Antigen vs. PCR: what to make of different types of COVID-19 tests

With a new surge of COVID-19 cases underway and elected officials urging people to get tested, many coronavirus testing sites in the D.C. region are filling up fast with long lines.

We've heard a lot about different types of coronavirus tests –– PCR versus the antigen-rapid tests –– but are they both just as accurate?

READ MORE: Need for COVID-19 testing grows in DC region as cases surge nationwide

"The diagnostic tests, there are a few. The PCR test, those molecular tests are generally more sensitive and they are better tests to have, because they tend to be more accurate. Those tests are looking for the virus's genetic material," said Dr. Amira Roess,  an infectious disease expert and professor at George Mason University.   
She adds, "Then you have the antigen tests-- the ones that are looking for the virus's protein, those tests tend to be less reliable.. Many can turn around results very quickly, which are not as accurate and should be interpreted with caution."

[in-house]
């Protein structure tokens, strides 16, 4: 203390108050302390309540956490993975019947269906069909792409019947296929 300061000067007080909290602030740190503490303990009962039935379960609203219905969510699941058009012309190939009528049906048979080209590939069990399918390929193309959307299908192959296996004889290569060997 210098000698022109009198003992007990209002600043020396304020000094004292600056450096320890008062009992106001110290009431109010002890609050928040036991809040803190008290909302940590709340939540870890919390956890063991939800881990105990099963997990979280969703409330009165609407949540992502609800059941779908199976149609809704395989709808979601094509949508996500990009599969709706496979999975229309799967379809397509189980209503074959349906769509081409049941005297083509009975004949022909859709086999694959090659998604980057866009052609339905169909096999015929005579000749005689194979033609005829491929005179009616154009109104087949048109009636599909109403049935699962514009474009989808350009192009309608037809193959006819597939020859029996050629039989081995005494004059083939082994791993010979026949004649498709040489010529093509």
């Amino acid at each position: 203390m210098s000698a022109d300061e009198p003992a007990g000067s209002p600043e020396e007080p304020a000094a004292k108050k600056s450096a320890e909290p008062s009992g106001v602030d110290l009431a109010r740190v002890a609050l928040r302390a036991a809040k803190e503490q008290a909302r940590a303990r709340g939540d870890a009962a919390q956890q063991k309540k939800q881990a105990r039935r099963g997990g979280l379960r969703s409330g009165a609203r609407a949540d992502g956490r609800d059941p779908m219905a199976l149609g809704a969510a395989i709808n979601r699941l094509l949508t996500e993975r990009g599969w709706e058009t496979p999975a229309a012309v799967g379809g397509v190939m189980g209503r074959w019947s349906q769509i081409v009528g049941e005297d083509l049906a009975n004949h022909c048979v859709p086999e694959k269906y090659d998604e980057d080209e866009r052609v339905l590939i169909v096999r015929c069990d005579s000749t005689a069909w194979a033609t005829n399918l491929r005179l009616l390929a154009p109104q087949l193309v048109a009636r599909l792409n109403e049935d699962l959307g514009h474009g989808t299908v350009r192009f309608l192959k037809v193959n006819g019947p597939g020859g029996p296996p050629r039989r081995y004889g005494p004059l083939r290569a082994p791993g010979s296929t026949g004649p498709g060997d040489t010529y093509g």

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The “gold standard” for clinical diagnostic detection of sars-cov-2 is the PCR test--  where samples of mucus are taken from a person's nose or throat. These samples are generally sent to labs for analysis,  so it can take several days to get results back.

Antigen tests are relatively inexpensive, they are taken with a nasal or throat swab, and they don't require a traditional lab so results can return in approximately 15 minutes. They're best for screenings in high-risk congregate settings but Dr. Roess says it's best to follow it with a confirmation test.